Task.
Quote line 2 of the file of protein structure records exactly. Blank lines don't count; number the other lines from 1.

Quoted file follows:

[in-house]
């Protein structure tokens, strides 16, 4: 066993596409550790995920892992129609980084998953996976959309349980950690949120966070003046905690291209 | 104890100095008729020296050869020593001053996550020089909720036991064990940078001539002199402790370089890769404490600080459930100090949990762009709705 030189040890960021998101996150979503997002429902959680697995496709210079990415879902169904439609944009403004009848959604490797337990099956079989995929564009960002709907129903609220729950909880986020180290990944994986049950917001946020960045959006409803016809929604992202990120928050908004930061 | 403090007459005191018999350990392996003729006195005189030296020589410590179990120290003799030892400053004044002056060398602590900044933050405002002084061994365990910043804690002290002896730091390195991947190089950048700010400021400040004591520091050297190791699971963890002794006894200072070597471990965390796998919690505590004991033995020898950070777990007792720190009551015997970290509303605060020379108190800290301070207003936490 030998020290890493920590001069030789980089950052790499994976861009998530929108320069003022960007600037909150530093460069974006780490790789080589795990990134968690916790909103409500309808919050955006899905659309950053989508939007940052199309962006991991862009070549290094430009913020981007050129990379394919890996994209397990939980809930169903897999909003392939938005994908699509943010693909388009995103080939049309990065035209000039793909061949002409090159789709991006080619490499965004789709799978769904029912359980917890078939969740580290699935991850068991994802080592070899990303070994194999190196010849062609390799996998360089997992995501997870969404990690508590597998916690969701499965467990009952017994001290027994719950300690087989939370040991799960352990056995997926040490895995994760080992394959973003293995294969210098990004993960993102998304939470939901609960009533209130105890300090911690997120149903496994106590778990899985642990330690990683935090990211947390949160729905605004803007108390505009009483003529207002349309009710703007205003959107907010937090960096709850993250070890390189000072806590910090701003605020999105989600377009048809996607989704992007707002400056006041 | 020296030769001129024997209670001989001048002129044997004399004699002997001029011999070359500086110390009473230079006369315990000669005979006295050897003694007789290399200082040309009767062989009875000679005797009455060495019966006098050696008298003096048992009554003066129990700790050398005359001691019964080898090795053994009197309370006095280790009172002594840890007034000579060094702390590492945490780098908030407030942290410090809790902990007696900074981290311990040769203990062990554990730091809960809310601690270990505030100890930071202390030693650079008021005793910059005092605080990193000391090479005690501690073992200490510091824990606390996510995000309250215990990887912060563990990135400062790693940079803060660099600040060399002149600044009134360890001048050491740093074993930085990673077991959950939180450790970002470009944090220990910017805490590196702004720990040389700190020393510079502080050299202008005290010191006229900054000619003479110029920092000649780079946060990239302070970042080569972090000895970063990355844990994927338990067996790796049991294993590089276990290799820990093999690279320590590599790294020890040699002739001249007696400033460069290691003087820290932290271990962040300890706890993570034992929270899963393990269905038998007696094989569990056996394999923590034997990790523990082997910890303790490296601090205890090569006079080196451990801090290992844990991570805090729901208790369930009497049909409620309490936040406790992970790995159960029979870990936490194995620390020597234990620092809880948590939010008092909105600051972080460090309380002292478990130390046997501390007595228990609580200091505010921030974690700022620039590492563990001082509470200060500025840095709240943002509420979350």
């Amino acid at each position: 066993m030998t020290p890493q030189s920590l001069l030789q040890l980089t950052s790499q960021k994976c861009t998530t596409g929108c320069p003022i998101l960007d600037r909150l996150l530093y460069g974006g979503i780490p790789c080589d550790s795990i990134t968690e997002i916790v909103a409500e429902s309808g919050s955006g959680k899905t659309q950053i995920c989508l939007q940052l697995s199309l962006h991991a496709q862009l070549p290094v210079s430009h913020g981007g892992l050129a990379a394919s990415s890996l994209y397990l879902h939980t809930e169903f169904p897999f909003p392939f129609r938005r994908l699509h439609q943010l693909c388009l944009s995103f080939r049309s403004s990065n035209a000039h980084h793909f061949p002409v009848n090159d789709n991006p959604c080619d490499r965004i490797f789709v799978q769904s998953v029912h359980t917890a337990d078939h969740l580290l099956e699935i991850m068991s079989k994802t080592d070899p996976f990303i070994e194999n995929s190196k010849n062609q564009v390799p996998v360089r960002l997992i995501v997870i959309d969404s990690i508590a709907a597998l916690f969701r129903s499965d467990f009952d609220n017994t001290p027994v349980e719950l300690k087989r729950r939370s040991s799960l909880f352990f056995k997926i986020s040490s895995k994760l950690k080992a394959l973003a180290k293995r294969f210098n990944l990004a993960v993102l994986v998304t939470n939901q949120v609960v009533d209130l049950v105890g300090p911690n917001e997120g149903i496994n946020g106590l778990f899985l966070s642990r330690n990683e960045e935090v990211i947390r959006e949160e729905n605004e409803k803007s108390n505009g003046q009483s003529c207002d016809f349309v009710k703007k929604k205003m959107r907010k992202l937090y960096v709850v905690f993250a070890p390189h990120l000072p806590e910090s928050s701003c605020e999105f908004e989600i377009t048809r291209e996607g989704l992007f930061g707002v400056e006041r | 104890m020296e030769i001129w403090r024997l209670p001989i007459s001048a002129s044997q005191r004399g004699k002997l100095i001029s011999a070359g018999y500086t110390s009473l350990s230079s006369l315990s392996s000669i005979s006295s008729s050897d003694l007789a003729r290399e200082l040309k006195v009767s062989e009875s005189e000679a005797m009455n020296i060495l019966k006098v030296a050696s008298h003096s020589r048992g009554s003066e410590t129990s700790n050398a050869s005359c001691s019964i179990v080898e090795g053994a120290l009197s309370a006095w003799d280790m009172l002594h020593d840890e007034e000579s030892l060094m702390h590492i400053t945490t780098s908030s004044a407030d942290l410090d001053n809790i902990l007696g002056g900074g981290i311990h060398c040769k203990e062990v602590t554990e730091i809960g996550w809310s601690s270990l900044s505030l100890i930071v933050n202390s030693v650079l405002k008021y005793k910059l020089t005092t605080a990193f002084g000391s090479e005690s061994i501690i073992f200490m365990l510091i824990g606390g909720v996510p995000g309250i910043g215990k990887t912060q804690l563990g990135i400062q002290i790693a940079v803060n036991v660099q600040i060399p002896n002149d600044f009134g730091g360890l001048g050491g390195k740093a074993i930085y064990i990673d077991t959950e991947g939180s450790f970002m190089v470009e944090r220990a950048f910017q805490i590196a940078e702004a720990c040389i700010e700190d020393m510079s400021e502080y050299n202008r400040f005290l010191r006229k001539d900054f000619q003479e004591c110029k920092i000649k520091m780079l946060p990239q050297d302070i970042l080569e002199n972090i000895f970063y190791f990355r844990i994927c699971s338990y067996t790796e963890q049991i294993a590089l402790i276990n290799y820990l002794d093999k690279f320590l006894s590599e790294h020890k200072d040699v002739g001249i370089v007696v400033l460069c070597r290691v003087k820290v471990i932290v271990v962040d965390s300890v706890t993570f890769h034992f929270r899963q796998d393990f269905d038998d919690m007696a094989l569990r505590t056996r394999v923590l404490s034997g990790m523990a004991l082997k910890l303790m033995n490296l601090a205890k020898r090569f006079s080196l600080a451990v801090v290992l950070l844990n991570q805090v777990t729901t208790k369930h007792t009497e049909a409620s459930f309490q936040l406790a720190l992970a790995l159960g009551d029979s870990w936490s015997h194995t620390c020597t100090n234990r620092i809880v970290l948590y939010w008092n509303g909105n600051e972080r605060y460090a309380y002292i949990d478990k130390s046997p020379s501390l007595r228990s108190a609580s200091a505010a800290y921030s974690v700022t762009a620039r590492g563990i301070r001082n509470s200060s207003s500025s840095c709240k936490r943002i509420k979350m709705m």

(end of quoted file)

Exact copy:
């Protein structure tokens, strides 16, 4: 066993596409550790995920892992129609980084998953996976959309349980950690949120966070003046905690291209 | 104890100095008729020296050869020593001053996550020089909720036991064990940078001539002199402790370089890769404490600080459930100090949990762009709705 030189040890960021998101996150979503997002429902959680697995496709210079990415879902169904439609944009403004009848959604490797337990099956079989995929564009960002709907129903609220729950909880986020180290990944994986049950917001946020960045959006409803016809929604992202990120928050908004930061 | 403090007459005191018999350990392996003729006195005189030296020589410590179990120290003799030892400053004044002056060398602590900044933050405002002084061994365990910043804690002290002896730091390195991947190089950048700010400021400040004591520091050297190791699971963890002794006894200072070597471990965390796998919690505590004991033995020898950070777990007792720190009551015997970290509303605060020379108190800290301070207003936490 030998020290890493920590001069030789980089950052790499994976861009998530929108320069003022960007600037909150530093460069974006780490790789080589795990990134968690916790909103409500309808919050955006899905659309950053989508939007940052199309962006991991862009070549290094430009913020981007050129990379394919890996994209397990939980809930169903897999909003392939938005994908699509943010693909388009995103080939049309990065035209000039793909061949002409090159789709991006080619490499965004789709799978769904029912359980917890078939969740580290699935991850068991994802080592070899990303070994194999190196010849062609390799996998360089997992995501997870969404990690508590597998916690969701499965467990009952017994001290027994719950300690087989939370040991799960352990056995997926040490895995994760080992394959973003293995294969210098990004993960993102998304939470939901609960009533209130105890300090911690997120149903496994106590778990899985642990330690990683935090990211947390949160729905605004803007108390505009009483003529207002349309009710703007205003959107907010937090960096709850993250070890390189000072806590910090701003605020999105989600377009048809996607989704992007707002400056006041 | 020296030769001129024997209670001989001048002129044997004399004699002997001029011999070359500086110390009473230079006369315990000669005979006295050897003694007789290399200082040309009767062989009875000679005797009455060495019966006098050696008298003096048992009554003066129990700790050398005359001691019964080898090795053994009197309370006095280790009172002594840890007034000579060094702390590492945490780098908030407030942290410090809790902990007696900074981290311990040769203990062990554990730091809960809310601690270990505030100890930071202390030693650079008021005793910059005092605080990193000391090479005690501690073992200490510091824990606390996510995000309250215990990887912060563990990135400062790693940079803060660099600040060399002149600044009134360890001048050491740093074993930085990673077991959950939180450790970002470009944090220990910017805490590196702004720990040389700190020393510079502080050299202008005290010191006229900054000619003479110029920092000649780079946060990239302070970042080569972090000895970063990355844990994927338990067996790796049991294993590089276990290799820990093999690279320590590599790294020890040699002739001249007696400033460069290691003087820290932290271990962040300890706890993570034992929270899963393990269905038998007696094989569990056996394999923590034997990790523990082997910890303790490296601090205890090569006079080196451990801090290992844990991570805090729901208790369930009497049909409620309490936040406790992970790995159960029979870990936490194995620390020597234990620092809880948590939010008092909105600051972080460090309380002292478990130390046997501390007595228990609580200091505010921030974690700022620039590492563990001082509470200060500025840095709240943002509420979350």